Living

The original Florida Reef

The Florida Reef is estimated to be between 5,000 and 7,000 years old. One of the world’s three most extensive coral reef systems in the world, the Florida Reef, comes in third (relative to size) behind those growing off the coasts of Australia and Belize.

The barrier reef system is not one continuous string of corals, but a series of thousands of individual reefs that begin to rise from the Atlantic floor near Stuart, located some 100 miles north of Miami, and trails off at the approximate locale of the Dry Tortugas some 70 miles southwest of Key West.

Like most barrier reef systems, the Florida Reef was built on the backs of a variety of reef structures punctuated by a preponderance of both spur and groove and patch reef formations. Spur and groove reef formations are made up of two components, the groove and the spur. The groove portion of the reef consists of sandy avenues along the ocean floor that are bordered by long rows of spurs, or growths of limestone substrate, that rise from the floor like rugged city skylines. Patch reefs, on the other hand, might best be described as coral oases.

However, what might not be realized is that the modern Florida Reef is not the area’s original coral reef system. The corals creating the original barrier reef system flourished 125,000 years ago. One of the coolest things about that fact is that portions of that ancient reef line were first linked by the tracks of the Over-Sea Railway and are today connected by the asphalt and bridges of the Overseas Highway. Cooler still is the notion that some of those 125,000 year old corals can be seen today.

Anyone who has spent more than a little time on these islands has likely seen the evidence. Not only does it present itself up and down the Upper Keys in particular, but it does so in absolute plain sight. Of course it is one thing to say the islands were once part of a thriving coral reef and another thing altogether to see the fossil evidence firsthand.

Perhaps the most profound place to see the old reef system is at the aptly named and worthy roadside attraction Windley Key Fossil Reef Geological State Park. Located near mile marker 85, the park is the site of a former quarry first mined by those hardy men sent to work for Henry Flagler during construction of the Over-Sea Railway in the opening years of the 20th Century. Today, eight-foot walls of substrate have been left exposed revealing the fossilized remains of brain corals, sea fans and star corals — among others. Like stony coral reliefs etched into the quarry’s walls, it is not hard to imagine their once brilliant colors of mustard, emerald and orange awash in unspoiled turquoise waters.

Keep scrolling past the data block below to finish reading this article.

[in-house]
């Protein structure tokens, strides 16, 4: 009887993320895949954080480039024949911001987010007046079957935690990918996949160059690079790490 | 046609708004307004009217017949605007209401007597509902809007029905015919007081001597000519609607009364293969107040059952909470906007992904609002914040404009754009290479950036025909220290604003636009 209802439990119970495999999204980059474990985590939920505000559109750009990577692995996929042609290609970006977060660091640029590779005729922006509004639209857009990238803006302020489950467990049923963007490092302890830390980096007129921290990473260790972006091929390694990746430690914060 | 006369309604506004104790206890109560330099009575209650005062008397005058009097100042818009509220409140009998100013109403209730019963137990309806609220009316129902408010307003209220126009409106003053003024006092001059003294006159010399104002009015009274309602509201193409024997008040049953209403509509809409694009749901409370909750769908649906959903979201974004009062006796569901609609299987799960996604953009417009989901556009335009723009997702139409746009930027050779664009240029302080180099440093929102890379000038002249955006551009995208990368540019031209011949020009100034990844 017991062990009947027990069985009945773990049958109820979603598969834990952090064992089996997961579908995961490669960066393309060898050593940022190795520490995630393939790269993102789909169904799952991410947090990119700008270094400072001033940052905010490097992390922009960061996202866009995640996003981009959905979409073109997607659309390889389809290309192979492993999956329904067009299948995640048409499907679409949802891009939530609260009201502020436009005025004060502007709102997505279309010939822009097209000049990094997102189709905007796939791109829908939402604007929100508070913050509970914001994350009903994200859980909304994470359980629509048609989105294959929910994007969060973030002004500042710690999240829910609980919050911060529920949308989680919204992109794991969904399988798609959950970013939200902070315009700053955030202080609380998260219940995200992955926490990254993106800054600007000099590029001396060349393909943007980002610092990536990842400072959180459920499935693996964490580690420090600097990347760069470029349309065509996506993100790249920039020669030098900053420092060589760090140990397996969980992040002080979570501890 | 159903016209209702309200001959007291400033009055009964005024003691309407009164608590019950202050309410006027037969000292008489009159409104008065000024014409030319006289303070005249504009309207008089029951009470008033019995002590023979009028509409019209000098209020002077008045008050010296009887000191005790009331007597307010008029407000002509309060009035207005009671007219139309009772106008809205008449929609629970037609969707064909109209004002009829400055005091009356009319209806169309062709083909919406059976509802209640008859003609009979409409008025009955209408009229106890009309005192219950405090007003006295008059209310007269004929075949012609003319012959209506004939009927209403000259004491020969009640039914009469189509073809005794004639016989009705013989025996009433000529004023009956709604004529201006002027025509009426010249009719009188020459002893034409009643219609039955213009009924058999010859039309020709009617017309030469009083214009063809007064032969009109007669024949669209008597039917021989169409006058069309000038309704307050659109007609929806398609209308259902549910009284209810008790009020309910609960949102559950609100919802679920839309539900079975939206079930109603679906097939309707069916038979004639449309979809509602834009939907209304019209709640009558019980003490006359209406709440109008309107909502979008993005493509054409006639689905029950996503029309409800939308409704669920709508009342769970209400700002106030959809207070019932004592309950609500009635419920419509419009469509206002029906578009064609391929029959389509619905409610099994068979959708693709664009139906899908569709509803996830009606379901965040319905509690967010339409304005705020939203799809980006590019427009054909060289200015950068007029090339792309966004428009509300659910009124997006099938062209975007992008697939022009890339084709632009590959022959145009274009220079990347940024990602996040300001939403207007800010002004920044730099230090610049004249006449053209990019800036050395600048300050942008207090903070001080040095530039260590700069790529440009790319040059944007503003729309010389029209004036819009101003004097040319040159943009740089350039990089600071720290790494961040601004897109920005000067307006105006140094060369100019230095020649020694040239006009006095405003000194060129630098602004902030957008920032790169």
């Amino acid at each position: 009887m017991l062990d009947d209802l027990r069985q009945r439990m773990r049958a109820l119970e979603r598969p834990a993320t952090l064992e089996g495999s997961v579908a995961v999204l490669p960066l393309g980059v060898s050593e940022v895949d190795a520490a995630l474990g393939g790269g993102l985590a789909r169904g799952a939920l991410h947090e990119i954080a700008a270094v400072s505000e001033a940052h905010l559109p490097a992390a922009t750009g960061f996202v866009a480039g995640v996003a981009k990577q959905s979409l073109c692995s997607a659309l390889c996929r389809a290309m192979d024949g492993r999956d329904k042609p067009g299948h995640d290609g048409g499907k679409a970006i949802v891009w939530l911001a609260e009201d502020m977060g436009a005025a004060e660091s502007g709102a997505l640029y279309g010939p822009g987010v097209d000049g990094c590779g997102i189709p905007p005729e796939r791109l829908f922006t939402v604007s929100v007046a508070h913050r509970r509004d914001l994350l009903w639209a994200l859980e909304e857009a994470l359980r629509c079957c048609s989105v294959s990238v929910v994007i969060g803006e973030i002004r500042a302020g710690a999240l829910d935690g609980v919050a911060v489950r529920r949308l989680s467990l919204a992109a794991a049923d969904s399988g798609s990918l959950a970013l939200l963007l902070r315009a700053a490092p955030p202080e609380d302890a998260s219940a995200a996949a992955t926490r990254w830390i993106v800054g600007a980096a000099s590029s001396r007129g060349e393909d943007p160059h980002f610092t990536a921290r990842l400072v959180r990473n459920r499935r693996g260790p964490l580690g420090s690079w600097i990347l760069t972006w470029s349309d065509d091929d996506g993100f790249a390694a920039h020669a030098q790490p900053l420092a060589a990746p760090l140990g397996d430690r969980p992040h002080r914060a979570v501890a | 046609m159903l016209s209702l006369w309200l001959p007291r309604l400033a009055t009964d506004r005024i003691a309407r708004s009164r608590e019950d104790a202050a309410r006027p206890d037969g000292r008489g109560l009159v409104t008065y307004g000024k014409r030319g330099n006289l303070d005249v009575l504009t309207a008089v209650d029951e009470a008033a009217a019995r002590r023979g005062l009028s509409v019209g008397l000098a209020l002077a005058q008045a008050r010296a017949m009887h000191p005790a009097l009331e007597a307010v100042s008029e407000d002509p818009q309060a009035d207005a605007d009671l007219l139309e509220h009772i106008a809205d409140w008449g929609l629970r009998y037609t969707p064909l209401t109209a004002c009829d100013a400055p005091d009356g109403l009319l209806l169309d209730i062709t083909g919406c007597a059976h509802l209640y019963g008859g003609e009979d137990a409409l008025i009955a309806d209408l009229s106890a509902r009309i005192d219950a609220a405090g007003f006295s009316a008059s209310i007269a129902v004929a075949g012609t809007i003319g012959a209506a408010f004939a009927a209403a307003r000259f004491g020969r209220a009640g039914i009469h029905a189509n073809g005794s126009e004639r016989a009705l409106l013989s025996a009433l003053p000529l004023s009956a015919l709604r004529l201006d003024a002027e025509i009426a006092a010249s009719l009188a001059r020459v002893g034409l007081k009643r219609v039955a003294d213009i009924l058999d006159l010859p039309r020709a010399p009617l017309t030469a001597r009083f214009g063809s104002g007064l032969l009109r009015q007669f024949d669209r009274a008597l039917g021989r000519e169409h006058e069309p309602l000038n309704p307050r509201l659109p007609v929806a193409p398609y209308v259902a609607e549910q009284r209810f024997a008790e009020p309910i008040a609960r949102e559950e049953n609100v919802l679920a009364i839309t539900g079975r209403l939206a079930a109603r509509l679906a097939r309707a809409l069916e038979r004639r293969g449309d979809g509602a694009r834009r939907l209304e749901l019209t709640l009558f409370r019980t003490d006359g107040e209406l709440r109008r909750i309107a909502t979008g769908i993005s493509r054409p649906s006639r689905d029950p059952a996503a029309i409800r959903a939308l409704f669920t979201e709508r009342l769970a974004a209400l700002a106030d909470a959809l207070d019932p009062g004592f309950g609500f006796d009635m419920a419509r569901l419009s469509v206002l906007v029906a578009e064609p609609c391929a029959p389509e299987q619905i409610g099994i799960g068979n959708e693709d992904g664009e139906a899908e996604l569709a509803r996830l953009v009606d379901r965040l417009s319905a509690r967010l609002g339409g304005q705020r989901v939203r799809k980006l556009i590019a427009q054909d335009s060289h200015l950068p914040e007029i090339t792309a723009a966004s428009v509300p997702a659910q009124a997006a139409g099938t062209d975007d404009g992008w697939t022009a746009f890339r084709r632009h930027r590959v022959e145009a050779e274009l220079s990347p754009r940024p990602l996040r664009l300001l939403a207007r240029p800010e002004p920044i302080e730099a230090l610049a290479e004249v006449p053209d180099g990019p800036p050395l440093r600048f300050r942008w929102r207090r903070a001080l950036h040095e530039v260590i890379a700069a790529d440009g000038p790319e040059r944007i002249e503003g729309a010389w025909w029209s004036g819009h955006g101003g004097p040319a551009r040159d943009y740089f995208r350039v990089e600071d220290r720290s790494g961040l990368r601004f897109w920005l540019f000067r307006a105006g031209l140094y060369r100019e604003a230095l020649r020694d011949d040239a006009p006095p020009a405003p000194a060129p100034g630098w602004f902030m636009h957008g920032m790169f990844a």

As a side note, Windley Key was originally represented by two islands known for some time as the Umbrella Keys. It was Henry Flagler’s men who, while building the Key West Extension of the East Coast Railway, filled the narrow channel separating the two islands with pieces of limestone, sand, and marl until the two islands became one.

Benjamin Russell was the first to homestead 127 acres of the substantially larger of the two islands and did so in 1883. Two years later the island’s remaining 97 acres were deeded to the Jackson, Tampa, and Key West Railroad. At one point at least three quarries operated on the island. In addition to the quarry used by Flagler’s men, who used rock to create structure and fill, at least two other quarry operations were utilizing the limestone substrate for more decorative purposes. One of those was the Keystone Quarry operated by Charles Cale, Sr. for the Keystone Art Company out of Miami. The Keystone Quarry closed in the 1960s.

At the Keystone site, quarrymen cut away slabs of limestone that were then shipped to a Miami warehouse where the fossilized stone facades were polished to a sheen. The end result was sold as a decorative art called keystone. Fittingly enough, keystone, as defined by Miriam-Webster, is “something on which other things depend for support.”

In any case, the façade of the Florida Keys Memorial on Upper Matecumbe Key, as well as the polished coral rock used to create the monument’s crypt, is an excellent example of the almost elegantly displayed coral fossils known as keystone. The monument, built as a tribute to the victims of the Great Labor Day Hurricane of 1935 and unveiled two years after the killer storm that took nearly 500 lives assaulted the Upper Keys, is perhaps better known by its colloquial name, the Hurricane Monument.

The next time you find yourself driving over the asphalt ribbon of the Overseas Highway connecting parts of the original barrier reef system consider soaking in a little of the local history firsthand. Stop first at the Fossil Reef Park on Windley Key to see fossilized corals still in the bedrock and second at the Florida Keys Memorial to see some of that beautiful keystone.

Brad Bertelli is a published author of four books on Florida and Florida Keys history. As well as operating Historic Upper Keys Walking Tours, he is s the curator of the Keys History & Discovery Center, located at the Islander Resort. His column will appear every other week in The Reporter. Reach Brad with comments and questions at WhyPanic@aol.com . @excuse:

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